The Boltzmann Award was instituted by the Commission on Statistical Physics (C3) of the IUPAP to honor outstanding achievements in Statistical Physics. It is presented by the Commission at the STATPHYS meeting. The award consists of a glided medal (the Boltzmann Medal) with the inscription of Ludwig Boltzmann.
Throughout his career in Amsterdam, Utrecht and Cambridge, Daan Frenkel, who started as an experimentalist, has been pushing the concepts and tools of Statistical Mechanics to their limits, in an effort to develop new methodologies and algorithms enabling the study of complex systems and phenomena through large-scale numerical simulations. Arguably the most creative and diverse “simulator” of soft matter of his generation, Frenkel is best known for a broad range of seminal contributions, starting with the determination of the complete phase diagrams of simple models of liquid crystals, using advanced Monte Carlo (MC) techniques to calculate free energies, a leitmotiv throughout much of his work. Later, motivated by the desire to understand the phase behaviour of colloids, chain molecules and their mixtures, Frenkel developed an extremely powerful extension of traditional MC sampling, namely Configurational Bias Monte Carlo. He then turned to the wide open problem of crystal nucleation, which he tackled by developing powerful new methods to determine nucleation barriers and to evaluate absolute nucleation rates. In an extension of his seminal crystal nucleation work, Frenkel is presently exploring the kinetics of DNA-mediated self-assembly of complex multi-component systems, with potential applications to the rational design of addressable nanostructures. There are many other facets to the work of Daan Frenkel which cannot be evoked in a brief presentation. His contributions to Statistical Mechanics and “smart” simulation, through landmark conceptual and methodological advances, have shed light on challenging problems as diverse as liquid crystals, nucleation kinetics, self-assembly of complex systems or granular matter.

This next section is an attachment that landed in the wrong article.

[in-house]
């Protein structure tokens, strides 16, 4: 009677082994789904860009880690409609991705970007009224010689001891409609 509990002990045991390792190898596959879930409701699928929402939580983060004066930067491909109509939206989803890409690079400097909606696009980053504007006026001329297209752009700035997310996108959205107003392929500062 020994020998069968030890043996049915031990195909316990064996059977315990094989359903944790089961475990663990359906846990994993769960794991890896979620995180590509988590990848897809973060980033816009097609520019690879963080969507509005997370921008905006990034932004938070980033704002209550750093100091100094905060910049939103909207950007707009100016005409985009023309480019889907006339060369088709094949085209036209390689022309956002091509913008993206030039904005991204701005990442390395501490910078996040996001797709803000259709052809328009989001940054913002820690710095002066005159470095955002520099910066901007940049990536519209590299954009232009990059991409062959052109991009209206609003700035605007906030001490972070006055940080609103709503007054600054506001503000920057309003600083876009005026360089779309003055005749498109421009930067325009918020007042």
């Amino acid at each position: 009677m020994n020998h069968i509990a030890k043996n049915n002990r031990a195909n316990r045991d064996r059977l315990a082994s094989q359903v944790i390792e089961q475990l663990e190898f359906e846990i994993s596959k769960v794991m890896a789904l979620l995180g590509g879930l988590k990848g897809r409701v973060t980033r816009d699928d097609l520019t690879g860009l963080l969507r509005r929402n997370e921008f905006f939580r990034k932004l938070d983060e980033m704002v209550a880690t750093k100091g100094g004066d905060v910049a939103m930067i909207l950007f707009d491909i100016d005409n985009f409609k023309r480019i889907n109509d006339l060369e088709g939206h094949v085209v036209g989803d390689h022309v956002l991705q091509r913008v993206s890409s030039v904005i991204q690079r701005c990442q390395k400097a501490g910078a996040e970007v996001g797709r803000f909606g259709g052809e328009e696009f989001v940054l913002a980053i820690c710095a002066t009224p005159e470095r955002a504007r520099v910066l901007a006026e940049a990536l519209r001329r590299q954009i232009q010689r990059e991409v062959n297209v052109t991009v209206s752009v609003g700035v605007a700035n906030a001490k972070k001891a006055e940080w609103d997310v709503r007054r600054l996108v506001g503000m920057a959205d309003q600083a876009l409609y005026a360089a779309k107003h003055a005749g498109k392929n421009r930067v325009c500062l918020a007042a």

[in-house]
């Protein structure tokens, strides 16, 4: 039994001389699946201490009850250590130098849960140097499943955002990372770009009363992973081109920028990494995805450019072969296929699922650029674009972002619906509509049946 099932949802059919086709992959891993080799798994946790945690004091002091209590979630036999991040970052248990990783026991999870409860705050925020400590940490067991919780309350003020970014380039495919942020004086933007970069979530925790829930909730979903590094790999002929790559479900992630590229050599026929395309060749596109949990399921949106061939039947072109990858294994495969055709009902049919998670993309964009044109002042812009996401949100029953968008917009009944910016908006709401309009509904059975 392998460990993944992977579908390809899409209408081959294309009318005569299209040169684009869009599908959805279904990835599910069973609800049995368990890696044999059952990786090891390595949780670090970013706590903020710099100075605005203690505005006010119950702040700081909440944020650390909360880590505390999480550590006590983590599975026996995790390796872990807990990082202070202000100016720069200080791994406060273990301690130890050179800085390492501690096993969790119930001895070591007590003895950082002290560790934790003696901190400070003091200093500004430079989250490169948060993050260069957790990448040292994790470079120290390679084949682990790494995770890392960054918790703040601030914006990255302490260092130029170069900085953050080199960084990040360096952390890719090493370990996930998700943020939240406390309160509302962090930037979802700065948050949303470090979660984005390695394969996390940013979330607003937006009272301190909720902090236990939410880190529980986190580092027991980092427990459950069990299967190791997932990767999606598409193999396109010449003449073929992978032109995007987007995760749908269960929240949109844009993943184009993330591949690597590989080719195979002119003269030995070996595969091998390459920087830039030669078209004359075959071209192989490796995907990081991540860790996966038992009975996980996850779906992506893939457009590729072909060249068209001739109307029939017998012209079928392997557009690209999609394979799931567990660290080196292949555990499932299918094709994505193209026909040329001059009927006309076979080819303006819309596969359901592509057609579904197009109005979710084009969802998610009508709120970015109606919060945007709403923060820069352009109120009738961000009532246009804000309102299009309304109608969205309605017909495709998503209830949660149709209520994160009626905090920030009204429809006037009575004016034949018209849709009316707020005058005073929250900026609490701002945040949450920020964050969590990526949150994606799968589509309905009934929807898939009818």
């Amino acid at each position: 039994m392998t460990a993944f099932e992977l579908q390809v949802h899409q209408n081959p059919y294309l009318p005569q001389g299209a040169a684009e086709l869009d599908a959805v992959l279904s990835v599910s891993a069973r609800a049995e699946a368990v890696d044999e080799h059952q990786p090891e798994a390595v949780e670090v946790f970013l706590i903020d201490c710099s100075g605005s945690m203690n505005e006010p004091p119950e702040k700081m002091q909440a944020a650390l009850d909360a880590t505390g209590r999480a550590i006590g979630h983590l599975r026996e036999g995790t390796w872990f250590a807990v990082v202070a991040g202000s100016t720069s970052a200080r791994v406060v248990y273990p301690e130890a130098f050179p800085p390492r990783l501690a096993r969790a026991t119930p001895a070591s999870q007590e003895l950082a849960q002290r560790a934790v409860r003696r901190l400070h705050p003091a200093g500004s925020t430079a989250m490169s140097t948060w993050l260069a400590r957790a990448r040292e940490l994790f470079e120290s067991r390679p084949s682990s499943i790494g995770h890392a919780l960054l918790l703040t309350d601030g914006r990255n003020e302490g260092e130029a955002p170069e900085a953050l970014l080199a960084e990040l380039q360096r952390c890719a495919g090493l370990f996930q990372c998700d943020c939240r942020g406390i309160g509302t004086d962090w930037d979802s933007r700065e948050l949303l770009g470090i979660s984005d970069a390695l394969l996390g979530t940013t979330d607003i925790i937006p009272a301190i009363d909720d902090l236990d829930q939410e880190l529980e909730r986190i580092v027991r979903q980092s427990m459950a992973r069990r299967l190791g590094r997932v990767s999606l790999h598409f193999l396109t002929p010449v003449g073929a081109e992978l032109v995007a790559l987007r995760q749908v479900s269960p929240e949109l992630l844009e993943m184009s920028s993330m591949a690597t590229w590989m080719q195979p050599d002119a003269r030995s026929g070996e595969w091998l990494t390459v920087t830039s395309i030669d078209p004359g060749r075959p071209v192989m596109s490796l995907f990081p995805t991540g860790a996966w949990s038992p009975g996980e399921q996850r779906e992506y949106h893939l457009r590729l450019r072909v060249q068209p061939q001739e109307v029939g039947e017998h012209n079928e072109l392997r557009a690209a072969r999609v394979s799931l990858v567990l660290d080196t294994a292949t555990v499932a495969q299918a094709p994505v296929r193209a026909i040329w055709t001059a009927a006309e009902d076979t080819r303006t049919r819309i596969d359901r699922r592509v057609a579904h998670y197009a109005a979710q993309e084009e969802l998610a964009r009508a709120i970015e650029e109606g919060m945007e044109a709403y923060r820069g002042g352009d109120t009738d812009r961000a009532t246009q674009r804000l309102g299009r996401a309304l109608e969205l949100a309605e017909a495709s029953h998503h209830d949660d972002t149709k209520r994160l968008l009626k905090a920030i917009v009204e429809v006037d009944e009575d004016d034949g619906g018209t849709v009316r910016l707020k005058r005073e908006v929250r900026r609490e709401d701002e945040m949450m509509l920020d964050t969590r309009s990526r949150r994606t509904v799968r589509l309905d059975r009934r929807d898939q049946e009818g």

Yves Pomeau is an outstanding theorist bridging disciplines from applied mathematics to statistical physics with a profound impact on the neighboring fields of turbulence and mechanics. In his early works he analyzed the long-time tails of correlation functions and the divergence of transport coefficients of two-dimensional fluids. He developed in this connection the mode-mode coupling approach that proved to be crucial for the study of dense gases. In 1973 he developed the square lattice model, which is at the origin of the famous joint work with Frisch and Hasslacher (1986) which became the basis of the whole field of fluid dynamical simulations by lattice automata and Boltzmann gas methods. These are widely used today in simulations of complex fluids and in industrial applications. His studies of low-dimensional chaos in the 1970s led him to identify, with P. Manneville, a universal scenario for the transition to chaos via intermittency. His studies of instabilities and of turbulence of spatially-extended systems inspired him (with P. Manneville) to the discovery of phase diffusion (the Pomeau-Manneville equation) and, with his student S. Zaleski, of the different mechanisms of wave number selection. This also led him to propose that the transition to turbulence in parallel flows is analogous to directed percolation. Together with younger collaborators, Pomeau proposed a solution of thelong-standing problem of the ``Saffman-Taylor finger'' and to the fundamental velocity selection problem for crystalline dendrites growing in an undercooled melt (a problem of central importance to metallurgy). Researching weak turbulence brought him to the condensation of nonlinear waves, a classical analog of Bose condensation. Analysis of the nonlinear Schrödinger equation led him in turn to predict vortex nucleation in a supersonic flow past an obstacle. This was thoroughly tested with the realization of Bose-Einstein condensation in cold atomic vapors. His interest in the focusing of nonlinear deformations brought him to elasticity and the elementary singularities of crumpled paper. Analyses of the parking problem, time reversal symmetry, solitary waves down an inclined plane, random networks of automata, capillarity, wetting and phase-field description of interfaces, vortex statistics in two-dimensional hydrodynamics etc. These are a few examples of his myriad influential contributions.